Chapter 11 : Domestic Disputes
Anne had been given a handsome income by Henry, but she struggled to maintain herself in the style to which she rapidly became accustomed. Henry, being of an open-handed nature, gave her additional cash, but during Edward’s reign, she fell into considerable debt. This was probably not helped by the presence of her cousin, Count von Waldeck, and his eight servants, who came to stay and never left. King Edward’s government had appointed a new officer to Anne’s household as ‘cofferer’ – that is, responsible for financial management. He was a fellow-Clevian, Jasper Brockehouse. Unfortunately, his efforts to reduce the household’s expenditure caused a rupture with Waldeck.
Waldeck complained to Wilhelm, who, rather than accepting Anne’s support of Brockehouse and his wife as evidence of the cofferer’s value, tried to persuade her to dismiss him. By 1556, the affair had come to such a pass that Wilhelm wrote to Queen Mary, asking her to intervene – he was particularly concerned, he said, about the influence of Brockehouse’s wife, Gertrude, whom he accused of having a negative effect on Anne’s mental health. Anne refused to dismiss the couple.
Wilhelm’s earlier antipathy to Philip of Spain had died down to the extent that he approached him to persuade Mary to overrule Anne. Philip, perhaps keen to keep Cleves happy at no inconvenience to himself, agreed, and wrote to the English council. The council interrogated Brockehouse and three others, with the result that the cofferer and his wife were given six weeks to leave England.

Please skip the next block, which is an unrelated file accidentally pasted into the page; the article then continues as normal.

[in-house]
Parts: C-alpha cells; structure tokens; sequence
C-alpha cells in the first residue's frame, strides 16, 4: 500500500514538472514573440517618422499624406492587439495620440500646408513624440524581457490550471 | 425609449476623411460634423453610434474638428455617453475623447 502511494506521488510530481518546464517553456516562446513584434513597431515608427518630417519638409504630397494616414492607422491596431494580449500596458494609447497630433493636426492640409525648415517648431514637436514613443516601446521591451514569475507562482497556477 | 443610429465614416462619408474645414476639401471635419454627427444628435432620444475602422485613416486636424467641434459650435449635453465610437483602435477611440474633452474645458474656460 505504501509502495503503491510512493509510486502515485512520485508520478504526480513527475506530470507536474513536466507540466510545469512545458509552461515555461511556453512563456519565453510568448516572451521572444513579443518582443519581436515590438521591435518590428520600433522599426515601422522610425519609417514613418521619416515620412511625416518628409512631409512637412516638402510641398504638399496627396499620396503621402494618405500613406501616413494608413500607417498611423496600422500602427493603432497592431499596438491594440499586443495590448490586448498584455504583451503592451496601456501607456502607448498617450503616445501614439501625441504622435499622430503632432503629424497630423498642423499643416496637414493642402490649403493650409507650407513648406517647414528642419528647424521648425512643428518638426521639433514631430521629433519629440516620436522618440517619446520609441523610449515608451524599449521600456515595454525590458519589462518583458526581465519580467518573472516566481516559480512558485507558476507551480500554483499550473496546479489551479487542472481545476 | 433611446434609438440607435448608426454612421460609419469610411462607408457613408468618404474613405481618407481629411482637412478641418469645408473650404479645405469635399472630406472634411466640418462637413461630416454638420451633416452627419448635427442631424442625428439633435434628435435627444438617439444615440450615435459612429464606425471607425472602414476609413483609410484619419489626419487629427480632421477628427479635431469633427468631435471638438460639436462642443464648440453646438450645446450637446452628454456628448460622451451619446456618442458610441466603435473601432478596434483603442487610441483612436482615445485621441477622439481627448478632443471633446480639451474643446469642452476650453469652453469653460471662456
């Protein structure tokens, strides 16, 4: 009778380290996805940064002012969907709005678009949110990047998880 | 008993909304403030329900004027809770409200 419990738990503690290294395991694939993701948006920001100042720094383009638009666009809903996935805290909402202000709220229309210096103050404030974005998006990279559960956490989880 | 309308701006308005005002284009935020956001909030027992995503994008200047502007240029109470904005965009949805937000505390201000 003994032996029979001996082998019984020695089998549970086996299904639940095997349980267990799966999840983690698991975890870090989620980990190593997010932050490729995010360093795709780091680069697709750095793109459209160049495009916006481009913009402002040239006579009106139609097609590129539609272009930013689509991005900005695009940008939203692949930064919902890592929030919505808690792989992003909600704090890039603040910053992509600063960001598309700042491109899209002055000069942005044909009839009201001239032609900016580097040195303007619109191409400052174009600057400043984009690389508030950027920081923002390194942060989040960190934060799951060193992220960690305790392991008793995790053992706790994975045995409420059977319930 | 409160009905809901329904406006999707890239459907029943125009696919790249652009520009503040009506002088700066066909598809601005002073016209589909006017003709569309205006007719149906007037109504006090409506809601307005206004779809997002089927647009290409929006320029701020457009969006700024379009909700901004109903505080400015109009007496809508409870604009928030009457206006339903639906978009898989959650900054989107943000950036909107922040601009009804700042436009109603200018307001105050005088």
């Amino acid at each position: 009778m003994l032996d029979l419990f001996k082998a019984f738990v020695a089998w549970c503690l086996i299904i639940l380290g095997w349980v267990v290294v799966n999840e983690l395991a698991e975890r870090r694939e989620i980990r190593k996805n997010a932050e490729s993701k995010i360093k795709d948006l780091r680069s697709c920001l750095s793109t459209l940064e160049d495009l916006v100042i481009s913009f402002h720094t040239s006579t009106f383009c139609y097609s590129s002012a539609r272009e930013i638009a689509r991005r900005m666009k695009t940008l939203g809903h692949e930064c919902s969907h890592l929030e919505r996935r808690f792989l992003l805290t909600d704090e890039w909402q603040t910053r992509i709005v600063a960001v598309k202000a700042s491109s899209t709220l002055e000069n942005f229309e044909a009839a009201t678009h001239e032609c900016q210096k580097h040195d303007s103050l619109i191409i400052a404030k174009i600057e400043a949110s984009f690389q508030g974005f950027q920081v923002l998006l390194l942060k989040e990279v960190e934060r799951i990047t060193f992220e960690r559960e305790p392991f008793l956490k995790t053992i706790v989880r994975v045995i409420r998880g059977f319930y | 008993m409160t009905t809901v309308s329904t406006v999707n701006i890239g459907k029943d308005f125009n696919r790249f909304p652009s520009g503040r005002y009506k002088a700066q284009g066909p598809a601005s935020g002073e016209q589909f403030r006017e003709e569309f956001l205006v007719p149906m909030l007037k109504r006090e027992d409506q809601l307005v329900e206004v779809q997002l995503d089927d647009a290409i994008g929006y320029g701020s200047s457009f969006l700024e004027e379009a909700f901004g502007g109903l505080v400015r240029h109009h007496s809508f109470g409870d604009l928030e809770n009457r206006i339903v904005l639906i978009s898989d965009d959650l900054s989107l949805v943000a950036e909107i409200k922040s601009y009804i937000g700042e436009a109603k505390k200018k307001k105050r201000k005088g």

Another of Anne’s servants caused more arguments – Florence de Diaceto, who had come with her from Cleves and was still with her in 1553. During Edward’s reign, he had undertaken an embassy to the king of Denmark on behalf of the government, and he was still abroad when Mary acceded to the throne. He returned in spring 1554, and his bags were searched – why he was under suspicion is not apparent – perhaps, given that Denmark had joined the ranks of Lutheran states, he was suspected of bringing in forbidden books. He was dismissed, and refused reimbursement of the expenses incurred in Denmark.
Other petty arguments occurred – Anne was requested to surrender Westhorpe (the property she had previously been granted even though Mary wanted it). She refused to give it up, unless she could have the royal property at Guildford instead. Since we don’t know whether Anne ever travelled to Suffolk to see Westhorpe, it is hard to know if her reluctance to give it up was based on a personal liking of the place, or determination to hold what she thought was hers.
By the summer of 1557, Anne was in failing health. She was sufficiently mistress of herself to draw up her will on 12th July at her home at Chelsea. As was customary, she bequeathed her soul to the Holy Trinity, then asked that Mary might settle her debts. She also asked for her land grants, which would cease on her death, to be held to the use of her will until the following Michaelmas (29th September). The will made detailed bequests to all her household, and she specified items of jewellery for her brother, her sister-in-law, and other friends, including Katherine Willoughby, dowager-duchess of Suffolk, the queen, and the Lady Elizabeth.
Four days later, Anne died. Mary ordered that her funeral should be conducted with all the ceremony requisite for a woman of such high rank. She was buried at Westminster Abbey in the first week of August – the last queen-consort of England to be buried in a Catholic ceremony.